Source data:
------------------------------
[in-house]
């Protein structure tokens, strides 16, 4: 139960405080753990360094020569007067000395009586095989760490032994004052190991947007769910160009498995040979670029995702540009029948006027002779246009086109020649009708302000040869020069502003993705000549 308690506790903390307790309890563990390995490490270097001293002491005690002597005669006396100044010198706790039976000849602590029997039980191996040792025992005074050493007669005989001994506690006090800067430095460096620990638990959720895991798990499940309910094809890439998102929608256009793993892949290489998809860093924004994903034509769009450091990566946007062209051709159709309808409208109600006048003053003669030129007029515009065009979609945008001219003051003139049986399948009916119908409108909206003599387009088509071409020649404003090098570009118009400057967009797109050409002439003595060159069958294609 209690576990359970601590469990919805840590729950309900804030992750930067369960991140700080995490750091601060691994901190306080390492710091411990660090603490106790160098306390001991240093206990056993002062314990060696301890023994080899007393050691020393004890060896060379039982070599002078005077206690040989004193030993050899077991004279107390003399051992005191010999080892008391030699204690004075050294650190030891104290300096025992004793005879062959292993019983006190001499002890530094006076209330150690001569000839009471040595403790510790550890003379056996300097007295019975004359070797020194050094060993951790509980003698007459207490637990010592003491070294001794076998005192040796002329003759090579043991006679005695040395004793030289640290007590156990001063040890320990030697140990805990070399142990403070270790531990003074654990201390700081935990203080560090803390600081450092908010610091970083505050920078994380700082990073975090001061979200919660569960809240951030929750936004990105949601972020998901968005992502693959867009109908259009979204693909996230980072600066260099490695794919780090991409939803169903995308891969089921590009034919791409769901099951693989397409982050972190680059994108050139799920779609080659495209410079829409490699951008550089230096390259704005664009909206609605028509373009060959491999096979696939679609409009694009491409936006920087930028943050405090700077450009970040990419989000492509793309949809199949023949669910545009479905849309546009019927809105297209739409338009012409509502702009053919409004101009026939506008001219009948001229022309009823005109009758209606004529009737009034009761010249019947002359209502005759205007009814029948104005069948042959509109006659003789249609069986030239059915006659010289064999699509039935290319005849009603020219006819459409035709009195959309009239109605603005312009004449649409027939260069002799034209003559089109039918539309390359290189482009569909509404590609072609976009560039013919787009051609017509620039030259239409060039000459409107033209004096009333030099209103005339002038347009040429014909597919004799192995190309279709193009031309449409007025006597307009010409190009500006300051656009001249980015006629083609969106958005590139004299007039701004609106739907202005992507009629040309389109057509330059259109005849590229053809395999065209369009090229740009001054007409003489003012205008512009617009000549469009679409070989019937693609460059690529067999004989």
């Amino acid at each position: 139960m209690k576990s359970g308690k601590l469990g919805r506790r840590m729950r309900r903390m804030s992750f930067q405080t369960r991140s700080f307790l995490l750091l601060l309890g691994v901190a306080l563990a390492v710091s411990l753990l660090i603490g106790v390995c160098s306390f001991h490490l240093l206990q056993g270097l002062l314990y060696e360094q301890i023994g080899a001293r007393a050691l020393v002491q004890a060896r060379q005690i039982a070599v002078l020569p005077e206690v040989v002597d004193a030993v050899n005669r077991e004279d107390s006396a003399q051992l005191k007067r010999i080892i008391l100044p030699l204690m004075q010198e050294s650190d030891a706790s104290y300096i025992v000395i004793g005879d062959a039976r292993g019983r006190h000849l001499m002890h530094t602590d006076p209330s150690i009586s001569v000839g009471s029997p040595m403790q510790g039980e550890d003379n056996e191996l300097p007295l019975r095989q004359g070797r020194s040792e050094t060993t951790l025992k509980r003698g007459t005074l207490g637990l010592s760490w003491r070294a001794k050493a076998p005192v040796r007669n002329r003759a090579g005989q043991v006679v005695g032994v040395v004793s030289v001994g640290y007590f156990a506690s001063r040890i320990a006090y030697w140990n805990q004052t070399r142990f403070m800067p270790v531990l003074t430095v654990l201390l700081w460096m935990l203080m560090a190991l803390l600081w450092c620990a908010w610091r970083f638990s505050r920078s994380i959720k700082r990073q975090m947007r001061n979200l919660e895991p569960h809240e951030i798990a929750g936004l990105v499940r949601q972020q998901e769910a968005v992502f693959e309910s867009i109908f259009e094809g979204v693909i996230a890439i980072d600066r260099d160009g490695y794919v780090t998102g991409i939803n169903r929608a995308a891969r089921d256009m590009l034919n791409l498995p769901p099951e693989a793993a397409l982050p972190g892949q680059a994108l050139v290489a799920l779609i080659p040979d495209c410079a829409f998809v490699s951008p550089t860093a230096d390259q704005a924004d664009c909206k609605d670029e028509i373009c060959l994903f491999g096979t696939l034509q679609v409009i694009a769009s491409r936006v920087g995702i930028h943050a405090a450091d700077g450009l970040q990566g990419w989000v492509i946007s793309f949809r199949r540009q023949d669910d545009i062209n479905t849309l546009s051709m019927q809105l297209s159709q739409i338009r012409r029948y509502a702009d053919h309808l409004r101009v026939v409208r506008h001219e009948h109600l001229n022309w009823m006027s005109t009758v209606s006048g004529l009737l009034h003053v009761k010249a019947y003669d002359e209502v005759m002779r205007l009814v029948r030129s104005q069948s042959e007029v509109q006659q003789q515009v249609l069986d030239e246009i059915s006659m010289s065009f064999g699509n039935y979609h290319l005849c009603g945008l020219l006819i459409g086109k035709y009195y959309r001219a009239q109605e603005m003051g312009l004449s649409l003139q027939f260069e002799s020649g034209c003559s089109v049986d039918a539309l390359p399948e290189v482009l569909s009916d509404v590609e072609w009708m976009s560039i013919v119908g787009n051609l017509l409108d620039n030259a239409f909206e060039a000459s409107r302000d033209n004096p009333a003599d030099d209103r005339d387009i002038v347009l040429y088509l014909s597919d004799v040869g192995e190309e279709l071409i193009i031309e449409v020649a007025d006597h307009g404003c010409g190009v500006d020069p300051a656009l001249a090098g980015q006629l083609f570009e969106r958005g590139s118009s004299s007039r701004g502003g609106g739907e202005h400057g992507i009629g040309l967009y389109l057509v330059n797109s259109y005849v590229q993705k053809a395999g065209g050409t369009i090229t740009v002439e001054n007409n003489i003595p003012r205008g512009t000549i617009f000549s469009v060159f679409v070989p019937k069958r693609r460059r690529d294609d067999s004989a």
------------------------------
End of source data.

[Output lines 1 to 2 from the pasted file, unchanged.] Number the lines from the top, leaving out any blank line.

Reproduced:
[in-house]
């Protein structure tokens, strides 16, 4: 139960405080753990360094020569007067000395009586095989760490032994004052190991947007769910160009498995040979670029995702540009029948006027002779246009086109020649009708302000040869020069502003993705000549 308690506790903390307790309890563990390995490490270097001293002491005690002597005669006396100044010198706790039976000849602590029997039980191996040792025992005074050493007669005989001994506690006090800067430095460096620990638990959720895991798990499940309910094809890439998102929608256009793993892949290489998809860093924004994903034509769009450091990566946007062209051709159709309808409208109600006048003053003669030129007029515009065009979609945008001219003051003139049986399948009916119908409108909206003599387009088509071409020649404003090098570009118009400057967009797109050409002439003595060159069958294609 209690576990359970601590469990919805840590729950309900804030992750930067369960991140700080995490750091601060691994901190306080390492710091411990660090603490106790160098306390001991240093206990056993002062314990060696301890023994080899007393050691020393004890060896060379039982070599002078005077206690040989004193030993050899077991004279107390003399051992005191010999080892008391030699204690004075050294650190030891104290300096025992004793005879062959292993019983006190001499002890530094006076209330150690001569000839009471040595403790510790550890003379056996300097007295019975004359070797020194050094060993951790509980003698007459207490637990010592003491070294001794076998005192040796002329003759090579043991006679005695040395004793030289640290007590156990001063040890320990030697140990805990070399142990403070270790531990003074654990201390700081935990203080560090803390600081450092908010610091970083505050920078994380700082990073975090001061979200919660569960809240951030929750936004990105949601972020998901968005992502693959867009109908259009979204693909996230980072600066260099490695794919780090991409939803169903995308891969089921590009034919791409769901099951693989397409982050972190680059994108050139799920779609080659495209410079829409490699951008550089230096390259704005664009909206609605028509373009060959491999096979696939679609409009694009491409936006920087930028943050405090700077450009970040990419989000492509793309949809199949023949669910545009479905849309546009019927809105297209739409338009012409509502702009053919409004101009026939506008001219009948001229022309009823005109009758209606004529009737009034009761010249019947002359209502005759205007009814029948104005069948042959509109006659003789249609069986030239059915006659010289064999699509039935290319005849009603020219006819459409035709009195959309009239109605603005312009004449649409027939260069002799034209003559089109039918539309390359290189482009569909509404590609072609976009560039013919787009051609017509620039030259239409060039000459409107033209004096009333030099209103005339002038347009040429014909597919004799192995190309279709193009031309449409007025006597307009010409190009500006300051656009001249980015006629083609969106958005590139004299007039701004609106739907202005992507009629040309389109057509330059259109005849590229053809395999065209369009090229740009001054007409003489003012205008512009617009000549469009679409070989019937693609460059690529067999004989």